The boundary of consulting: say “no” to your client

As a MBA student of Tulane University, I have been granted many opportunities to join oversea consulting projects. In the past two years, I have provided my consulting suggestions to an Italy historic high-end wine maker, an Argentina entrepreneur devoted to culture heritage and women’s right, a Chinese large-scale apparel manufacturer, and many others. And I found saying “no” to my international client has been quite a challenge when they request something that is beyond my responsibility as a consultant: one of my client asked my team to work as sales force and marketing the product to some potential retailers; another asked whether I can work for them a customer-service representative and handle their returning order, etc.  Here is some experience I would like to share:

  1. Clearly states the responsibilities of the consultant before the project starts. At the initial stage of the consulting project when the consultants introduce themselves to the client, the team can make a clear statement regarding what is the purpose and flow path of this school project, and how the teammates, as consultants, will provide the best service possible, but the best thing can be done is to submit a report and build some connection for the client, nothing beyond.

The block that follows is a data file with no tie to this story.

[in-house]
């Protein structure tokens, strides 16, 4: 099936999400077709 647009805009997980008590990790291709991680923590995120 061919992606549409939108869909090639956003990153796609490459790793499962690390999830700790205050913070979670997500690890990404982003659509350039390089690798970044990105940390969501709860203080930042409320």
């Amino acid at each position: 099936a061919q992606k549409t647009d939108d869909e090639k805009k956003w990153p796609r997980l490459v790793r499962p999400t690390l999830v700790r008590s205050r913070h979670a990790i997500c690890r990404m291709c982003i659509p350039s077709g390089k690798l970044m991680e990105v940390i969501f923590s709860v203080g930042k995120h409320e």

2. If you encounter some misunderstanding in the middle of the project, you should clearly reclaim your standpoint and justify your rejection. You may say “thanks a lot for your insights, we found it very helpful for our research. We noticed your requested something that is beyond our capacity. While we would love to help you on that, we are not authorized to do so, because…..” while you do so, remain sensitive to local culture and pick the right way to reject unreasonable request.
  3. When you complete research and diagnosis, and are ready to move forward to the step of drawing recommendations, always make sure your recommendations are practicable, always take clients’ capability and demands into consideration and always list concrete steps of plan implementation and detailed instruction chronologically. An exquisite execution plan can save you a lot of time and keep you away from client’s following dissatisfaction and discord.
  4. After the project is completed, facilitate client to learn. Client seek consultant for help majorly because they are not able to identify the problem or draw up solutions. The best solution we can provide would be help our client to study how to do it themselves. Most of time you may suggest the client to hire someone with specialty of this problematic area as a formal employee, or suggest to adapt one or some of the current employee to work on this area as a specialist.

At last, please be patient and approachable so client will provide information you need for the project as reciprocity. Do not expect that our client fully understands the nature of the project because most of the times they do not; rather, maintain amiable so the client will turn to you for help.


Jieni Li